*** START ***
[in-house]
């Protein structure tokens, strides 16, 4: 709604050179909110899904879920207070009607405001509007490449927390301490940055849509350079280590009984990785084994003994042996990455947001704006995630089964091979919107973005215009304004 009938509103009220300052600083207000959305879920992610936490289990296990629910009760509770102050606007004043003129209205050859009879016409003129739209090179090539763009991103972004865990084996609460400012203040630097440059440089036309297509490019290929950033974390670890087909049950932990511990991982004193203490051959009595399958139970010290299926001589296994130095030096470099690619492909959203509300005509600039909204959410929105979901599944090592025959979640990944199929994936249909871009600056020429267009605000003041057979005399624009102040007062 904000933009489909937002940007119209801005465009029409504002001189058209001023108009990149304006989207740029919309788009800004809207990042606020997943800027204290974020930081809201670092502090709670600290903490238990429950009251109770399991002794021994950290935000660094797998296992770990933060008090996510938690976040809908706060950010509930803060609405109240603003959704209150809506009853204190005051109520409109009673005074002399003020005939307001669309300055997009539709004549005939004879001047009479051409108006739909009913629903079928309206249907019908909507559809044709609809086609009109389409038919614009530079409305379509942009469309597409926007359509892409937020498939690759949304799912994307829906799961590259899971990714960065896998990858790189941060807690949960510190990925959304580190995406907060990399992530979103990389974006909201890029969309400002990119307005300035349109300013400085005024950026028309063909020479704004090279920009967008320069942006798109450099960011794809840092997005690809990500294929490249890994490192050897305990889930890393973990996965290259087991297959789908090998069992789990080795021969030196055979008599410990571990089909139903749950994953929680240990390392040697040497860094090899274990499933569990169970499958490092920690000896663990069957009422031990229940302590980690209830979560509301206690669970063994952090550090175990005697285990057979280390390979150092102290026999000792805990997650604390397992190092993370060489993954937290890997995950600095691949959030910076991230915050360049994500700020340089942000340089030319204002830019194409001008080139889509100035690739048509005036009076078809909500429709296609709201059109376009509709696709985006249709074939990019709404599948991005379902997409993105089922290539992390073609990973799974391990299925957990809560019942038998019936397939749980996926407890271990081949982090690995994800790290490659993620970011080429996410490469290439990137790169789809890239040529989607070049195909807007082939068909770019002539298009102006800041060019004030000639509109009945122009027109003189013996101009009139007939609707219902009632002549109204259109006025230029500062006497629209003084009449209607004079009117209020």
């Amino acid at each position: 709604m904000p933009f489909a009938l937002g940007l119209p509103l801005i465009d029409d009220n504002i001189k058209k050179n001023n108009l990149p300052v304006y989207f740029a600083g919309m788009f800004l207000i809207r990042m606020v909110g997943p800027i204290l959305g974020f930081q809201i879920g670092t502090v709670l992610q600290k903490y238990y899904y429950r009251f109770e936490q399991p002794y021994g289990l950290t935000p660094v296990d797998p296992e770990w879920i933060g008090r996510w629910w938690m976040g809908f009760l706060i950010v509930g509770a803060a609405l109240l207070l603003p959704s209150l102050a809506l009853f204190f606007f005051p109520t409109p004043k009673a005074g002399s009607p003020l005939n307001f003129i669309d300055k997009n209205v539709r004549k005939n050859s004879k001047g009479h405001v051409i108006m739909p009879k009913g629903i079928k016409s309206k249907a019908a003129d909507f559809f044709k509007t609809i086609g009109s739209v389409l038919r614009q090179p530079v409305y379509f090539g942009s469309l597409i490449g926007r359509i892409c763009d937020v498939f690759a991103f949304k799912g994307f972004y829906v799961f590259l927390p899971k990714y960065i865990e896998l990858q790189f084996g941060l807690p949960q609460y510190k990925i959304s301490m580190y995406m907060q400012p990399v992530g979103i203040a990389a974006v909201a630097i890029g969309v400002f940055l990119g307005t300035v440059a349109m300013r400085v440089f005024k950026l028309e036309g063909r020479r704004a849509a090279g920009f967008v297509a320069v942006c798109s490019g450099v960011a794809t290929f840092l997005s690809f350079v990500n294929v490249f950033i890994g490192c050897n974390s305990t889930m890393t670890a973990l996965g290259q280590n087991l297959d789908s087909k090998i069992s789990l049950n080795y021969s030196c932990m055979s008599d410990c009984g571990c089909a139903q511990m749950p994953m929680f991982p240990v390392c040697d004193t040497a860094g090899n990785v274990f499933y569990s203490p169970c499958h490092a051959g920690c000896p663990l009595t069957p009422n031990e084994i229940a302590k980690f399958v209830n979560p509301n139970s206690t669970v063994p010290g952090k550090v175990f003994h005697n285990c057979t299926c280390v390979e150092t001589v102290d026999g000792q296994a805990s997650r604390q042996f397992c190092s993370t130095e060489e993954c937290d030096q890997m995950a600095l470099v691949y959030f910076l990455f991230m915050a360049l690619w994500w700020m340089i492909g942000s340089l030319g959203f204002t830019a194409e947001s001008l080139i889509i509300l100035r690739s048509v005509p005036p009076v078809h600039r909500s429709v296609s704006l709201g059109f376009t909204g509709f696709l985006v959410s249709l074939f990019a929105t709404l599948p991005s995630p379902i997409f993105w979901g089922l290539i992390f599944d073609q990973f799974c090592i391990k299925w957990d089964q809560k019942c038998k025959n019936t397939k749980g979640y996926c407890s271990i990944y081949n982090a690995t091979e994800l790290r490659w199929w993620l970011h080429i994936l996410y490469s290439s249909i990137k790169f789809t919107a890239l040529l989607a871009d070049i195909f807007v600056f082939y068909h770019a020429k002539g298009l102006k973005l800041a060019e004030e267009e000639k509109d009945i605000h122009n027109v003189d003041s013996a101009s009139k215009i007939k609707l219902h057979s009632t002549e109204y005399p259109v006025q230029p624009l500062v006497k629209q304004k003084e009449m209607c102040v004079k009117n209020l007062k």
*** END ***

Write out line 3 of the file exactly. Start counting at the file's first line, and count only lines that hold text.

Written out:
């Amino acid at each position: 709604m904000p933009f489909a009938l937002g940007l119209p509103l801005i465009d029409d009220n504002i001189k058209k050179n001023n108009l990149p300052v304006y989207f740029a600083g919309m788009f800004l207000i809207r990042m606020v909110g997943p800027i204290l959305g974020f930081q809201i879920g670092t502090v709670l992610q600290k903490y238990y899904y429950r009251f109770e936490q399991p002794y021994g289990l950290t935000p660094v296990d797998p296992e770990w879920i933060g008090r996510w629910w938690m976040g809908f009760l706060i950010v509930g509770a803060a609405l109240l207070l603003p959704s209150l102050a809506l009853f204190f606007f005051p109520t409109p004043k009673a005074g002399s009607p003020l005939n307001f003129i669309d300055k997009n209205v539709r004549k005939n050859s004879k001047g009479h405001v051409i108006m739909p009879k009913g629903i079928k016409s309206k249907a019908a003129d909507f559809f044709k509007t609809i086609g009109s739209v389409l038919r614009q090179p530079v409305y379509f090539g942009s469309l597409i490449g926007r359509i892409c763009d937020v498939f690759a991103f949304k799912g994307f972004y829906v799961f590259l927390p899971k990714y960065i865990e896998l990858q790189f084996g941060l807690p949960q609460y510190k990925i959304s301490m580190y995406m907060q400012p990399v992530g979103i203040a990389a974006v909201a630097i890029g969309v400002f940055l990119g307005t300035v440059a349109m300013r400085v440089f005024k950026l028309e036309g063909r020479r704004a849509a090279g920009f967008v297509a320069v942006c798109s490019g450099v960011a794809t290929f840092l997005s690809f350079v990500n294929v490249f950033i890994g490192c050897n974390s305990t889930m890393t670890a973990l996965g290259q280590n087991l297959d789908s087909k090998i069992s789990l049950n080795y021969s030196c932990m055979s008599d410990c009984g571990c089909a139903q511990m749950p994953m929680f991982p240990v390392c040697d004193t040497a860094g090899n990785v274990f499933y569990s203490p169970c499958h490092a051959g920690c000896p663990l009595t069957p009422n031990e084994i229940a302590k980690f399958v209830n979560p509301n139970s206690t669970v063994p010290g952090k550090v175990f003994h005697n285990c057979t299926c280390v390979e150092t001589v102290d026999g000792q296994a805990s997650r604390q042996f397992c190092s993370t130095e060489e993954c937290d030096q890997m995950a600095l470099v691949y959030f910076l990455f991230m915050a360049l690619w994500w700020m340089i492909g942000s340089l030319g959203f204002t830019a194409e947001s001008l080139i889509i509300l100035r690739s048509v005509p005036p009076v078809h600039r909500s429709v296609s704006l709201g059109f376009t909204g509709f696709l985006v959410s249709l074939f990019a929105t709404l599948p991005s995630p379902i997409f993105w979901g089922l290539i992390f599944d073609q990973f799974c090592i391990k299925w957990d089964q809560k019942c038998k025959n019936t397939k749980g979640y996926c407890s271990i990944y081949n982090a690995t091979e994800l790290r490659w199929w993620l970011h080429i994936l996410y490469s290439s249909i990137k790169f789809t919107a890239l040529l989607a871009d070049i195909f807007v600056f082939y068909h770019a020429k002539g298009l102006k973005l800041a060019e004030e267009e000639k509109d009945i605000h122009n027109v003189d003041s013996a101009s009139k215009i007939k609707l219902h057979s009632t002549e109204y005399p259109v006025q230029p624009l500062v006497k629209q304004k003084e009449m209607c102040v004079k009117n209020l007062k």